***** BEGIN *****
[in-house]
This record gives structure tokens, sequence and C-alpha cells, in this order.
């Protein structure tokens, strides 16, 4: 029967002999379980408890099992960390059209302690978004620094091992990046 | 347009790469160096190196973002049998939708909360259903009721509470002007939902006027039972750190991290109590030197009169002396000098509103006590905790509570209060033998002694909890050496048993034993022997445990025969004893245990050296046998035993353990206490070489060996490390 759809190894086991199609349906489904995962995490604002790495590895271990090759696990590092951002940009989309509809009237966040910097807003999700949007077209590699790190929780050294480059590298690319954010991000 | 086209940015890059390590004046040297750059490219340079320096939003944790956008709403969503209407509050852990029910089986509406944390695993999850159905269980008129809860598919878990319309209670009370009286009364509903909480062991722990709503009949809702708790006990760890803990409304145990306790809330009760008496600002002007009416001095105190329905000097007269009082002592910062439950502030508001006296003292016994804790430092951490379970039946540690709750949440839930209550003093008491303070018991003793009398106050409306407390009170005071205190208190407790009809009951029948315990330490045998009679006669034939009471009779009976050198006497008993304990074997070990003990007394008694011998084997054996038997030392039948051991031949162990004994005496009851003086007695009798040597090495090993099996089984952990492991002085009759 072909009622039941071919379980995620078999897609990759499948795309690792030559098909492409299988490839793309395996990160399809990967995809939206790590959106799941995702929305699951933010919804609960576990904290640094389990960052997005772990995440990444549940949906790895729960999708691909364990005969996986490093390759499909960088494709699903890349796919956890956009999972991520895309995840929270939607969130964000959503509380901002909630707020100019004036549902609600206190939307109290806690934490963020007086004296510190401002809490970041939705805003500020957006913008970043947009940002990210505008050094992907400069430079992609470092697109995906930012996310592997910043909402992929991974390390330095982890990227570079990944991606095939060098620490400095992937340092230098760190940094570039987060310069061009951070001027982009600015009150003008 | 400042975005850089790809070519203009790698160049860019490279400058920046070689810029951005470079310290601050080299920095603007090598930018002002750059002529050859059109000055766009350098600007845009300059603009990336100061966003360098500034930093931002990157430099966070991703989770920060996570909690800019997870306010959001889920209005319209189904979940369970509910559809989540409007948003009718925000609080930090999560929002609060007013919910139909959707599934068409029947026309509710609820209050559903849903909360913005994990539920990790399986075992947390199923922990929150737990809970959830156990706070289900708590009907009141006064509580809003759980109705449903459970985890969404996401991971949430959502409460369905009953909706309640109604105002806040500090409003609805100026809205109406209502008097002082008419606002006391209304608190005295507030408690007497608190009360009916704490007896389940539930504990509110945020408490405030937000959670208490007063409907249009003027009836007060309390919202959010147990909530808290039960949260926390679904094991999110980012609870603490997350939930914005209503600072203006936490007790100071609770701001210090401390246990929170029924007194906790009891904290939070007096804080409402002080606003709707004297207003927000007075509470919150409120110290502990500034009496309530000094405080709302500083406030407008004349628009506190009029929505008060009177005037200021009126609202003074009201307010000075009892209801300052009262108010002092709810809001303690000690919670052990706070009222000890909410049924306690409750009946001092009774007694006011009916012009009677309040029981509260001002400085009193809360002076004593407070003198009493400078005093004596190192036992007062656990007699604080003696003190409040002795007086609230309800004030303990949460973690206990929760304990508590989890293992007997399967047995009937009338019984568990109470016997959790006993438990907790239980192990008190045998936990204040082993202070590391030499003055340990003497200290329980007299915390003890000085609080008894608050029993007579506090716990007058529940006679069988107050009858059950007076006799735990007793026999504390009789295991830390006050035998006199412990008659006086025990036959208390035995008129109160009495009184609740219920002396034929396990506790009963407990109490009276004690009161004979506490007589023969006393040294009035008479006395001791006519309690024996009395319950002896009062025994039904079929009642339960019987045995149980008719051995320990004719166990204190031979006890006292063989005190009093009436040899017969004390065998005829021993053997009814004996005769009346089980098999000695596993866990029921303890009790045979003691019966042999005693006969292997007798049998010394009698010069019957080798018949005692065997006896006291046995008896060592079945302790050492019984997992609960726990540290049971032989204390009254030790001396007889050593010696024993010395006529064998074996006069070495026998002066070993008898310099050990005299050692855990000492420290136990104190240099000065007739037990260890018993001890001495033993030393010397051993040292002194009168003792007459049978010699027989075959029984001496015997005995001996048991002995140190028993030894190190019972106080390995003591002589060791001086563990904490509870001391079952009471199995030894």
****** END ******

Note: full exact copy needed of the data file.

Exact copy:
[in-house]
This record gives structure tokens, sequence and C-alpha cells, in this order.
């Protein structure tokens, strides 16, 4: 029967002999379980408890099992960390059209302690978004620094091992990046 | 347009790469160096190196973002049998939708909360259903009721509470002007939902006027039972750190991290109590030197009169002396000098509103006590905790509570209060033998002694909890050496048993034993022997445990025969004893245990050296046998035993353990206490070489060996490390 759809190894086991199609349906489904995962995490604002790495590895271990090759696990590092951002940009989309509809009237966040910097807003999700949007077209590699790190929780050294480059590298690319954010991000 | 086209940015890059390590004046040297750059490219340079320096939003944790956008709403969503209407509050852990029910089986509406944390695993999850159905269980008129809860598919878990319309209670009370009286009364509903909480062991722990709503009949809702708790006990760890803990409304145990306790809330009760008496600002002007009416001095105190329905000097007269009082002592910062439950502030508001006296003292016994804790430092951490379970039946540690709750949440839930209550003093008491303070018991003793009398106050409306407390009170005071205190208190407790009809009951029948315990330490045998009679006669034939009471009779009976050198006497008993304990074997070990003990007394008694011998084997054996038997030392039948051991031949162990004994005496009851003086007695009798040597090495090993099996089984952990492991002085009759 072909009622039941071919379980995620078999897609990759499948795309690792030559098909492409299988490839793309395996990160399809990967995809939206790590959106799941995702929305699951933010919804609960576990904290640094389990960052997005772990995440990444549940949906790895729960999708691909364990005969996986490093390759499909960088494709699903890349796919956890956009999972991520895309995840929270939607969130964000959503509380901002909630707020100019004036549902609600206190939307109290806690934490963020007086004296510190401002809490970041939705805003500020957006913008970043947009940002990210505008050094992907400069430079992609470092697109995906930012996310592997910043909402992929991974390390330095982890990227570079990944991606095939060098620490400095992937340092230098760190940094570039987060310069061009951070001027982009600015009150003008 | 400042975005850089790809070519203009790698160049860019490279400058920046070689810029951005470079310290601050080299920095603007090598930018002002750059002529050859059109000055766009350098600007845009300059603009990336100061966003360098500034930093931002990157430099966070991703989770920060996570909690800019997870306010959001889920209005319209189904979940369970509910559809989540409007948003009718925000609080930090999560929002609060007013919910139909959707599934068409029947026309509710609820209050559903849903909360913005994990539920990790399986075992947390199923922990929150737990809970959830156990706070289900708590009907009141006064509580809003759980109705449903459970985890969404996401991971949430959502409460369905009953909706309640109604105002806040500090409003609805100026809205109406209502008097002082008419606002006391209304608190005295507030408690007497608190009360009916704490007896389940539930504990509110945020408490405030937000959670208490007063409907249009003027009836007060309390919202959010147990909530808290039960949260926390679904094991999110980012609870603490997350939930914005209503600072203006936490007790100071609770701001210090401390246990929170029924007194906790009891904290939070007096804080409402002080606003709707004297207003927000007075509470919150409120110290502990500034009496309530000094405080709302500083406030407008004349628009506190009029929505008060009177005037200021009126609202003074009201307010000075009892209801300052009262108010002092709810809001303690000690919670052990706070009222000890909410049924306690409750009946001092009774007694006011009916012009009677309040029981509260001002400085009193809360002076004593407070003198009493400078005093004596190192036992007062656990007699604080003696003190409040002795007086609230309800004030303990949460973690206990929760304990508590989890293992007997399967047995009937009338019984568990109470016997959790006993438990907790239980192990008190045998936990204040082993202070590391030499003055340990003497200290329980007299915390003890000085609080008894608050029993007579506090716990007058529940006679069988107050009858059950007076006799735990007793026999504390009789295991830390006050035998006199412990008659006086025990036959208390035995008129109160009495009184609740219920002396034929396990506790009963407990109490009276004690009161004979506490007589023969006393040294009035008479006395001791006519309690024996009395319950002896009062025994039904079929009642339960019987045995149980008719051995320990004719166990204190031979006890006292063989005190009093009436040899017969004390065998005829021993053997009814004996005769009346089980098999000695596993866990029921303890009790045979003691019966042999005693006969292997007798049998010394009698010069019957080798018949005692065997006896006291046995008896060592079945302790050492019984997992609960726990540290049971032989204390009254030790001396007889050593010696024993010395006529064998074996006069070495026998002066070993008898310099050990005299050692855990000492420290136990104190240099000065007739037990260890018993001890001495033993030393010397051993040292002194009168003792007459049978010699027989075959029984001496015997005995001996048991002995140190028993030894190190019972106080390995003591002589060791001086563990904490509870001391079952009471199995030894």